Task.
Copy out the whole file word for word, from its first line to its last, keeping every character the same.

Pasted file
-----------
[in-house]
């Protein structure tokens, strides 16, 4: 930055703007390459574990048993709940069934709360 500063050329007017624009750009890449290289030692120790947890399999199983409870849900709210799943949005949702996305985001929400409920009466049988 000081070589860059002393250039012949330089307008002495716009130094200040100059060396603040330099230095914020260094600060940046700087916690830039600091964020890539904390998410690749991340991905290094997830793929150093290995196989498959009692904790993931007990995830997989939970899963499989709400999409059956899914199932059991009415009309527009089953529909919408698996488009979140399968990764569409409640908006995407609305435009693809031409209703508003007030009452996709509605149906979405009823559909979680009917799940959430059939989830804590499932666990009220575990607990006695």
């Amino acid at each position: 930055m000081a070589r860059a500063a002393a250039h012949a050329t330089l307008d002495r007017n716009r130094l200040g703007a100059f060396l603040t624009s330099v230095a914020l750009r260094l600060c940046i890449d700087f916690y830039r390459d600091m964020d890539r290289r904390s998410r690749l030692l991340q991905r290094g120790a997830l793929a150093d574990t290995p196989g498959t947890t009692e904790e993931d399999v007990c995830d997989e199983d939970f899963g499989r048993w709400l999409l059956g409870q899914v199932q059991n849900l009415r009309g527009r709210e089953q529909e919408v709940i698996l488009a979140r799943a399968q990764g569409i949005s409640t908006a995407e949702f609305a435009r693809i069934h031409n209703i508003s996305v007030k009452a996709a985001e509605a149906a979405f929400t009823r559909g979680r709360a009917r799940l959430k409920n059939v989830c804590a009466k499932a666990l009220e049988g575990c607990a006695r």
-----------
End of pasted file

[in-house]
């Protein structure tokens, strides 16, 4: 930055703007390459574990048993709940069934709360 500063050329007017624009750009890449290289030692120790947890399999199983409870849900709210799943949005949702996305985001929400409920009466049988 000081070589860059002393250039012949330089307008002495716009130094200040100059060396603040330099230095914020260094600060940046700087916690830039600091964020890539904390998410690749991340991905290094997830793929150093290995196989498959009692904790993931007990995830997989939970899963499989709400999409059956899914199932059991009415009309527009089953529909919408698996488009979140399968990764569409409640908006995407609305435009693809031409209703508003007030009452996709509605149906979405009823559909979680009917799940959430059939989830804590499932666990009220575990607990006695």
């Amino acid at each position: 930055m000081a070589r860059a500063a002393a250039h012949a050329t330089l307008d002495r007017n716009r130094l200040g703007a100059f060396l603040t624009s330099v230095a914020l750009r260094l600060c940046i890449d700087f916690y830039r390459d600091m964020d890539r290289r904390s998410r690749l030692l991340q991905r290094g120790a997830l793929a150093d574990t290995p196989g498959t947890t009692e904790e993931d399999v007990c995830d997989e199983d939970f899963g499989r048993w709400l999409l059956g409870q899914v199932q059991n849900l009415r009309g527009r709210e089953q529909e919408v709940i698996l488009a979140r799943a399968q990764g569409i949005s409640t908006a995407e949702f609305a435009r693809i069934h031409n209703i508003s996305v007030k009452a996709a985001e509605a149906a979405f929400t009823r559909g979680r709360a009917r799940l959430k409920n059939v989830c804590a009466k499932a666990l009220e049988g575990c607990a006695r």